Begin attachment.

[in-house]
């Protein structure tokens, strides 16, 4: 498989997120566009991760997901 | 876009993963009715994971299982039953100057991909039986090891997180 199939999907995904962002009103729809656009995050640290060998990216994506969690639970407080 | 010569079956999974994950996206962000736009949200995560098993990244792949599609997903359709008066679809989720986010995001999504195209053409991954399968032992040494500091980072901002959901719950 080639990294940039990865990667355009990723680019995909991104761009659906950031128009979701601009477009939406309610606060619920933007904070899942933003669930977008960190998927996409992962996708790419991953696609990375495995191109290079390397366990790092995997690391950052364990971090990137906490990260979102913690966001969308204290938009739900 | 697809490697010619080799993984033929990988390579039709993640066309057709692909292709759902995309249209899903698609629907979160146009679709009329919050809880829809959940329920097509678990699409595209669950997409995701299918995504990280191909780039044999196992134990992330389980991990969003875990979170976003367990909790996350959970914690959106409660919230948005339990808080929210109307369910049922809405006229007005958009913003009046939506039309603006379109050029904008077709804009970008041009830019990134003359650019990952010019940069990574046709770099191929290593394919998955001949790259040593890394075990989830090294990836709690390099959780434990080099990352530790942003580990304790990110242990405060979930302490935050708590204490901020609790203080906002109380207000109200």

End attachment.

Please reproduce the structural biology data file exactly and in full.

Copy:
[in-house]
């Protein structure tokens, strides 16, 4: 498989997120566009991760997901 | 876009993963009715994971299982039953100057991909039986090891997180 199939999907995904962002009103729809656009995050640290060998990216994506969690639970407080 | 010569079956999974994950996206962000736009949200995560098993990244792949599609997903359709008066679809989720986010995001999504195209053409991954399968032992040494500091980072901002959901719950 080639990294940039990865990667355009990723680019995909991104761009659906950031128009979701601009477009939406309610606060619920933007904070899942933003669930977008960190998927996409992962996708790419991953696609990375495995191109290079390397366990790092995997690391950052364990971090990137906490990260979102913690966001969308204290938009739900 | 697809490697010619080799993984033929990988390579039709993640066309057709692909292709759902995309249209899903698609629907979160146009679709009329919050809880829809959940329920097509678990699409595209669950997409995701299918995504990280191909780039044999196992134990992330389980991990969003875990979170976003367990909790996350959970914690959106409660919230948005339990808080929210109307369910049922809405006229007005958009913003009046939506039309603006379109050029904008077709804009970008041009830019990134003359650019990952010019940069990574046709770099191929290593394919998955001949790259040593890394075990989830090294990836709690390099959780434990080099990352530790942003580990304790990110242990405060979930302490935050708590204490901020609790203080906002109380207000109200």